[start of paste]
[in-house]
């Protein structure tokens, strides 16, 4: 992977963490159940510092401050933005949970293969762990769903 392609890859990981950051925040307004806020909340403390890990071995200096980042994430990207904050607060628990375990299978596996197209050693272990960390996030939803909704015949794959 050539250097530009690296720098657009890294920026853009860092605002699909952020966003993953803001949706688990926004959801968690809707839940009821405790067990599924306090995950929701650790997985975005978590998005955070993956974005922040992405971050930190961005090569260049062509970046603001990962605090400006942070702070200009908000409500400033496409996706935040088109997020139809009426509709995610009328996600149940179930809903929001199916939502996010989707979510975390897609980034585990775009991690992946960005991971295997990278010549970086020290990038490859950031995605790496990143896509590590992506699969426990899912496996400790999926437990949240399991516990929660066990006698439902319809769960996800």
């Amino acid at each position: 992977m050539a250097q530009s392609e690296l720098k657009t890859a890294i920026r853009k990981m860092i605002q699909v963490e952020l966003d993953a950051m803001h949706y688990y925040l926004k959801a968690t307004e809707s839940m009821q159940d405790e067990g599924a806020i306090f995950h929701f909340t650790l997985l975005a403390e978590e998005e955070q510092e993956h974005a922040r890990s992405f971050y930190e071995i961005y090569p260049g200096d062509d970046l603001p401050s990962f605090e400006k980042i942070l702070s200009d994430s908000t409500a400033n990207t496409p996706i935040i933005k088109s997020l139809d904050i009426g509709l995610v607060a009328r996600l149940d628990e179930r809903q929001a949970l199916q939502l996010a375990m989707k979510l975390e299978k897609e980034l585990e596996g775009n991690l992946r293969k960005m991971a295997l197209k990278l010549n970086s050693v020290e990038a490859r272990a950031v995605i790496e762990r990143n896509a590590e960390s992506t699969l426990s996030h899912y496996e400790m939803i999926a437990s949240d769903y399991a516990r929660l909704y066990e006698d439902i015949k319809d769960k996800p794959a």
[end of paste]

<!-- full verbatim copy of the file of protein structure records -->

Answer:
[in-house]
């Protein structure tokens, strides 16, 4: 992977963490159940510092401050933005949970293969762990769903 392609890859990981950051925040307004806020909340403390890990071995200096980042994430990207904050607060628990375990299978596996197209050693272990960390996030939803909704015949794959 050539250097530009690296720098657009890294920026853009860092605002699909952020966003993953803001949706688990926004959801968690809707839940009821405790067990599924306090995950929701650790997985975005978590998005955070993956974005922040992405971050930190961005090569260049062509970046603001990962605090400006942070702070200009908000409500400033496409996706935040088109997020139809009426509709995610009328996600149940179930809903929001199916939502996010989707979510975390897609980034585990775009991690992946960005991971295997990278010549970086020290990038490859950031995605790496990143896509590590992506699969426990899912496996400790999926437990949240399991516990929660066990006698439902319809769960996800």
């Amino acid at each position: 992977m050539a250097q530009s392609e690296l720098k657009t890859a890294i920026r853009k990981m860092i605002q699909v963490e952020l966003d993953a950051m803001h949706y688990y925040l926004k959801a968690t307004e809707s839940m009821q159940d405790e067990g599924a806020i306090f995950h929701f909340t650790l997985l975005a403390e978590e998005e955070q510092e993956h974005a922040r890990s992405f971050y930190e071995i961005y090569p260049g200096d062509d970046l603001p401050s990962f605090e400006k980042i942070l702070s200009d994430s908000t409500a400033n990207t496409p996706i935040i933005k088109s997020l139809d904050i009426g509709l995610v607060a009328r996600l149940d628990e179930r809903q929001a949970l199916q939502l996010a375990m989707k979510l975390e299978k897609e980034l585990e596996g775009n991690l992946r293969k960005m991971a295997l197209k990278l010549n970086s050693v020290e990038a490859r272990a950031v995605i790496e762990r990143n896509a590590e960390s992506t699969l426990s996030h899912y496996e400790m939803i999926a437990s949240d769903y399991a516990r929660l909704y066990e006698d439902i015949k319809d769960k996800p794959a």